I was very young when I decided that I wanted to grow up to be an astrophysicist. As the daughter of an IT manager and the granddaughter of two engineers, I received much support from my family growing up, and spent my elementary and middle school years reading all I could about the universe.
However, in high school, I was suddenly surrounded by boys in my classes, and these boys were not as supportive of my dreams as my family was. After a few years of being told that my math skills weren’t up to face college physics and that no work I put into school would be enough to get a job in my field, I wore down and changed my intended career path. When I got to college, I realized how unhappy I was pursuing a linguistics degree, and, knowing how hard I’m willing to work for what’s important to me, I switched back to astrophysics.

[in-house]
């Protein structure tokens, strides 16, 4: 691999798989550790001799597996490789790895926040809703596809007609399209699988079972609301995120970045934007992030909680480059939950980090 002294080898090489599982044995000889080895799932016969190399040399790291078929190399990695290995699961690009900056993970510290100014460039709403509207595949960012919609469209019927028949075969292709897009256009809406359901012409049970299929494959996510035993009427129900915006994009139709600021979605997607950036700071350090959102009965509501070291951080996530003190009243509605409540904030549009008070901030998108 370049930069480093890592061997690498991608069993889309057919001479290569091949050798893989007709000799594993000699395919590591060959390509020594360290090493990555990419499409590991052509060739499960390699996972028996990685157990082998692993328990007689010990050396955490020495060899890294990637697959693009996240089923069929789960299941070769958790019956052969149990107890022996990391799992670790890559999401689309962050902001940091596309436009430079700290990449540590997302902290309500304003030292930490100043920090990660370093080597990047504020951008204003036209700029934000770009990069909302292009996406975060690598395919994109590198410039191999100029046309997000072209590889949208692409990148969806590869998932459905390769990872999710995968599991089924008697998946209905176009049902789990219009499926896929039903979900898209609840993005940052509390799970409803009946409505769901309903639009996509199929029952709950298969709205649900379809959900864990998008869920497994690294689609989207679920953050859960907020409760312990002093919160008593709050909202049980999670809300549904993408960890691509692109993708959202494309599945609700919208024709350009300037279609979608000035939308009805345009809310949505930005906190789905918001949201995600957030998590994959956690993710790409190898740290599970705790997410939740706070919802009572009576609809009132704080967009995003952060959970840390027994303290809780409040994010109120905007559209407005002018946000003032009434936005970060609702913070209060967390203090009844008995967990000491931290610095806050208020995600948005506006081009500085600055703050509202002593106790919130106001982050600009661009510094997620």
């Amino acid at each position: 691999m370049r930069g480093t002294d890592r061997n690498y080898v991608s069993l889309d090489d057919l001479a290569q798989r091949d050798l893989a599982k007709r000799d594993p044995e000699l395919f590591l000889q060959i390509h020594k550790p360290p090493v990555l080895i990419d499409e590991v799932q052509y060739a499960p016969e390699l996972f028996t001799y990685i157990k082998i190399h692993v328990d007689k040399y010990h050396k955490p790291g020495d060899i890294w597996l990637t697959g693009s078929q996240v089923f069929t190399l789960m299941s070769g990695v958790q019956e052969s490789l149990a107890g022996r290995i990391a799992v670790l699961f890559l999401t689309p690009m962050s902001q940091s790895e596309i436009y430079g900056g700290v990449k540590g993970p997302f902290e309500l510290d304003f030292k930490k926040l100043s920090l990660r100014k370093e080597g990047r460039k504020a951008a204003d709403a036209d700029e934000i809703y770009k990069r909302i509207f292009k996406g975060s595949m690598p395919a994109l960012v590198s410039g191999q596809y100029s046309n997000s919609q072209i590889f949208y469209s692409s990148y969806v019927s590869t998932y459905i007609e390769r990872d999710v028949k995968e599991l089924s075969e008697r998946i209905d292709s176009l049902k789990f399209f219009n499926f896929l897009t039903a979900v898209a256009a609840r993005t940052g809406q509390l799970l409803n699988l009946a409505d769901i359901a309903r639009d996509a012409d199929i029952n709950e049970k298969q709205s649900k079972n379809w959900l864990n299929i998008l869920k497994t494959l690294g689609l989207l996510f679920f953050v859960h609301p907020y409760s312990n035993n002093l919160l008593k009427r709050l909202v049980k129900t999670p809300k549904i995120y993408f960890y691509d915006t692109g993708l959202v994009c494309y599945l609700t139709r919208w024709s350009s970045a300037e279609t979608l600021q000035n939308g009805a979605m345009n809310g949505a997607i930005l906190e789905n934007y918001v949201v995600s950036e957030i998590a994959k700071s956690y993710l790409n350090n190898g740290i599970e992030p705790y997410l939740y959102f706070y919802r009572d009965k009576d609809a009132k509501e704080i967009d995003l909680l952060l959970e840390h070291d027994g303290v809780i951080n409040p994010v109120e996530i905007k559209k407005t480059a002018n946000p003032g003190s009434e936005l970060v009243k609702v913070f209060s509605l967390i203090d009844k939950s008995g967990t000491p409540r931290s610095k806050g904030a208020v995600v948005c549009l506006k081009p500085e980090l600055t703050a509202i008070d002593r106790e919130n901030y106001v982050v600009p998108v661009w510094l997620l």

I’m very determined to be an astronomer, but more than that, I want to be a role model for girls facing the same adversity I faced in high school. I want girls to see me excelling in physics, previously a boys-only club, and know that no matter what their peers say, they can do it, too. Being known for my work in astronomy and physics would be great, but knowing I inspired even one girl to follow her dreams is my ultimate goal.